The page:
For his second exhibition at Marsden Woo Gallery, Rupert Ackroyd is once more occupied with the idea of surface. Previously, his concern was the tonal trail through time of the material surfaces of the English Inn. This time his focus is the spiritual, and its manifestation on the surfaces of physical objects.
What fills a God vacuum? Sometimes vague spiritual thoughts. These form the content of Ackroyd's installation, specifically thoughts directed at cathedral blocks and thistle seeds, the objects of this exhibition.
Can such thoughts alone constitute a spiritual life?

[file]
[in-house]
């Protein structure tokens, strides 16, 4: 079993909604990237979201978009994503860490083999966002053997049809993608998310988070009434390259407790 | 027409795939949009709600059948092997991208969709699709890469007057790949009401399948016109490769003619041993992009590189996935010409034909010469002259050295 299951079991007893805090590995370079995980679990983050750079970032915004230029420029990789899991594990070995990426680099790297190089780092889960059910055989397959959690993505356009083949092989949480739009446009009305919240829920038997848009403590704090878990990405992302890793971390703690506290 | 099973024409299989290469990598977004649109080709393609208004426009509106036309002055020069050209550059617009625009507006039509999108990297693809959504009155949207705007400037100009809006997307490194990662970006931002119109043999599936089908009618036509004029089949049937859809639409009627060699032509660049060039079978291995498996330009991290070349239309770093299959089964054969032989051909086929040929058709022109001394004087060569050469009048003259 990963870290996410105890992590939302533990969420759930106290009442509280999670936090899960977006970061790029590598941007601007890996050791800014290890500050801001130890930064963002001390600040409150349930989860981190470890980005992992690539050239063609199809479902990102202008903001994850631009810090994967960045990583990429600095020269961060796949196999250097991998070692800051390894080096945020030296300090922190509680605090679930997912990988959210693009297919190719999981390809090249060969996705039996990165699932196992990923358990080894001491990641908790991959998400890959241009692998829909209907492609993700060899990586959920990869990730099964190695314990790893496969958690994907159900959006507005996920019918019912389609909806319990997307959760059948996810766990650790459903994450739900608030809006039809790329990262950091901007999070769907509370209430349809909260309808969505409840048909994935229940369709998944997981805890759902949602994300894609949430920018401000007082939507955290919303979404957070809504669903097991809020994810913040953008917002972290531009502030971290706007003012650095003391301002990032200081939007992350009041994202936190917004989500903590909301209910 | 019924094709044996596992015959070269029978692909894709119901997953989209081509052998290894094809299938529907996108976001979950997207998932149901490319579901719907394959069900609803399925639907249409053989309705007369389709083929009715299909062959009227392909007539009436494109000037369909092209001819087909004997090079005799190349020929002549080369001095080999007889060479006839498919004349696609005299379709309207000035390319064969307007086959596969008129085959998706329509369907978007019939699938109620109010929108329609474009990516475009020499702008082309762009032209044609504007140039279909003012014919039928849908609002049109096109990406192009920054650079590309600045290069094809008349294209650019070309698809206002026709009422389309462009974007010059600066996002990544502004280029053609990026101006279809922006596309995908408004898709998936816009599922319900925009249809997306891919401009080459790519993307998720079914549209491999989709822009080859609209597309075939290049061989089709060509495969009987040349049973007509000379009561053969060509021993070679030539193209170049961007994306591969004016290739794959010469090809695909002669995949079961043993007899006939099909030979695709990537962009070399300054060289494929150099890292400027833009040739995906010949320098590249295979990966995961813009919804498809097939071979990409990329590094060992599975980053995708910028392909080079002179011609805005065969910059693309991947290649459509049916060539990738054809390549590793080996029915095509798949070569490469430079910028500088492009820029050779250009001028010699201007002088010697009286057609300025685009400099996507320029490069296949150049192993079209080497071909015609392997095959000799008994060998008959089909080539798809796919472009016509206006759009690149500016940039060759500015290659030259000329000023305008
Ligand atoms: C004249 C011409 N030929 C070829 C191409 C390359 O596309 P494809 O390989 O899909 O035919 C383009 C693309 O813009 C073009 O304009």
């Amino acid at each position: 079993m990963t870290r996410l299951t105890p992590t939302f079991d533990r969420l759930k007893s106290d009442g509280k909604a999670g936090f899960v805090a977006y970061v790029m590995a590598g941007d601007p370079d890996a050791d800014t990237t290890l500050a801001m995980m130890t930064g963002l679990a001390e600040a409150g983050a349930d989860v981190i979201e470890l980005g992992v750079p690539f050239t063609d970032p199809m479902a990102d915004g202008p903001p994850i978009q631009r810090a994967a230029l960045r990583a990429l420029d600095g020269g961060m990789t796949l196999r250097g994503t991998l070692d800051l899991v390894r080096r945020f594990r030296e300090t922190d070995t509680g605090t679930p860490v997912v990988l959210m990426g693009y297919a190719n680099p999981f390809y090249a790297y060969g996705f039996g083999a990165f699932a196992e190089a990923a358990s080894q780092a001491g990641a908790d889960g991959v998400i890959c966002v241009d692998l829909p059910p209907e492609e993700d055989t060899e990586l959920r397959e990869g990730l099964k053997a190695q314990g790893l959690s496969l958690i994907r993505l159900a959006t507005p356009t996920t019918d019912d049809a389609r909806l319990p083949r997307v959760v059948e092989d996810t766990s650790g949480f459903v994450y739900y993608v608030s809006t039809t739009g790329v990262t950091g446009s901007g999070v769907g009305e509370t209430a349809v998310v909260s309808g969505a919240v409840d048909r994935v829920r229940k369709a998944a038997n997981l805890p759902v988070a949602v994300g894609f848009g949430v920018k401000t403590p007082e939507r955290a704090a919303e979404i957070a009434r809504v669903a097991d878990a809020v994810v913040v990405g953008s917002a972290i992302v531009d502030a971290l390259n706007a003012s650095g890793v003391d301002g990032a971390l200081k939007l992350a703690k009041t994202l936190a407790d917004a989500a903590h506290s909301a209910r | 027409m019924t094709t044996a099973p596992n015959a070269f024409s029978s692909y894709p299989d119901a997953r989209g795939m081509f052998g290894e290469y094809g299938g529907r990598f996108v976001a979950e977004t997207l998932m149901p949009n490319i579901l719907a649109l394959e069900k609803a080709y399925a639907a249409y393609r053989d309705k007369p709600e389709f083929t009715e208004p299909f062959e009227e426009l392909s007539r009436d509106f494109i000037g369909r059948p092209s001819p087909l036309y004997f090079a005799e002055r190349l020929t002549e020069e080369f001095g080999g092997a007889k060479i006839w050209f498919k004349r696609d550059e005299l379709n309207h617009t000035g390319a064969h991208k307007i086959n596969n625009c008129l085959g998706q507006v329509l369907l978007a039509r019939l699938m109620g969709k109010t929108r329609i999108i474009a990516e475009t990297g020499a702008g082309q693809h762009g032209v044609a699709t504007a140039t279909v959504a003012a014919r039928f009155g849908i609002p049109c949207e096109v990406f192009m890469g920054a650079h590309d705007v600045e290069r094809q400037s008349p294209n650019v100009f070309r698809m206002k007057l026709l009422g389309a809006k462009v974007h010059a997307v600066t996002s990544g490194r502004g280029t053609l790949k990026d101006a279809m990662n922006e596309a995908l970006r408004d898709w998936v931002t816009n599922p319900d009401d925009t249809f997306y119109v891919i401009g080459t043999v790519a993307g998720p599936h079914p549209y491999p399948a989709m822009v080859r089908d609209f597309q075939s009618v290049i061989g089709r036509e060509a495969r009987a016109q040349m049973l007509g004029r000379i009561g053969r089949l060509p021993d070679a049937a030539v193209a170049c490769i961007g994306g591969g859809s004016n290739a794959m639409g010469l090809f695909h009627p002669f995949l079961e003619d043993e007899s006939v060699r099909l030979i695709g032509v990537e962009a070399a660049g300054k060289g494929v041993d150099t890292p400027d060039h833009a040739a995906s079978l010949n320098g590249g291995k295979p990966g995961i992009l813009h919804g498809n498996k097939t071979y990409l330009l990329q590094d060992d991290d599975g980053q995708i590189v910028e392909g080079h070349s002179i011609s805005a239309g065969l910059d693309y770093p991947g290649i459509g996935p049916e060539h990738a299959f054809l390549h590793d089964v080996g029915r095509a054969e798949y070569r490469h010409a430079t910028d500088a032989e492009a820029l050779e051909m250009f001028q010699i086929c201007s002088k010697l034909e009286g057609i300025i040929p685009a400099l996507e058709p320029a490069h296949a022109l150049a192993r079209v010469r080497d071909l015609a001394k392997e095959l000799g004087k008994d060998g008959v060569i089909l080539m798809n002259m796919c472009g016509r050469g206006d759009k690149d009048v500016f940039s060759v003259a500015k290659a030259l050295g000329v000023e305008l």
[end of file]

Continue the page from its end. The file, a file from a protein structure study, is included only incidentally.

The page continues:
Rupert Ackroyd studied sculpture at Winchester School of Art and the Royal College of Art. His recent exhibitions include Hackney Archive Residency, Art House Foundation, London (2014); A Merman I Should Turn To Be, Laura Bartlett Gallery, London (2014) A Circle, Domo Baal Gallery, London (2014); Polish Polish British British, Centre for Contemporary Art, Ujazdowski Castle, Warsaw (2013); £5.34 group show at Carl Freedman, London (2013); It's a Beautiful World group exhibition at Rhubaba, Edinburgh (2013); Wonderland, Annely Juda Gallery, London (2013); International Lawns, The Toolshed, Frome (2013); Inn, Inn, Inn (solo show) at Marsden Woo Gallery Project Space (2012); T Rooms (with work made in collaboration with Matthew Darbyshire) at Tramway, Glasgow and restaged at 176, The Zabludowicz Collection, London (2012); Garage Project with Daniel Pasteiner at Rod Barton Gallery and collaborative works with Alison Turnbull at the Russian Club Gallery and Romeo with Owen Bullett for the Art House Foundation (all in London, 2011); Recent British Sculpture (Curator: Tom Morton) at Grimm Gallery, Amsterdam, Large Assemblage (solo show) at Dicksmith Gallery, London (all 2010); and Moon Under Water (solo show) at Malta Contemporary Art, Valletta, Malta (2009).